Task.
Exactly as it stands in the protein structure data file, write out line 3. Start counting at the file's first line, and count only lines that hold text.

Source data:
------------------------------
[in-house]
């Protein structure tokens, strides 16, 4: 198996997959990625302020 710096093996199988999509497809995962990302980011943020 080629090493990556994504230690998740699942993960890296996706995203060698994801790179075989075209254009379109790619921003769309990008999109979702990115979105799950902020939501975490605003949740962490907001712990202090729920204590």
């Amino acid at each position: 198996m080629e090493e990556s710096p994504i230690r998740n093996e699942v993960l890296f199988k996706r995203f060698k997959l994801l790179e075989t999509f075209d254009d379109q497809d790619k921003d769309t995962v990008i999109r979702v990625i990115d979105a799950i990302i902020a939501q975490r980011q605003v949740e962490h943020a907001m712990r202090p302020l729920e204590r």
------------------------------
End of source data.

């Amino acid at each position: 198996m080629e090493e990556s710096p994504i230690r998740n093996e699942v993960l890296f199988k996706r995203f060698k997959l994801l790179e075989t999509f075209d254009d379109q497809d790619k921003d769309t995962v990008i999109r979702v990625i990115d979105a799950i990302i902020a939501q975490r980011q605003v949740e962490h943020a907001m712990r202090p302020l729920e204590r």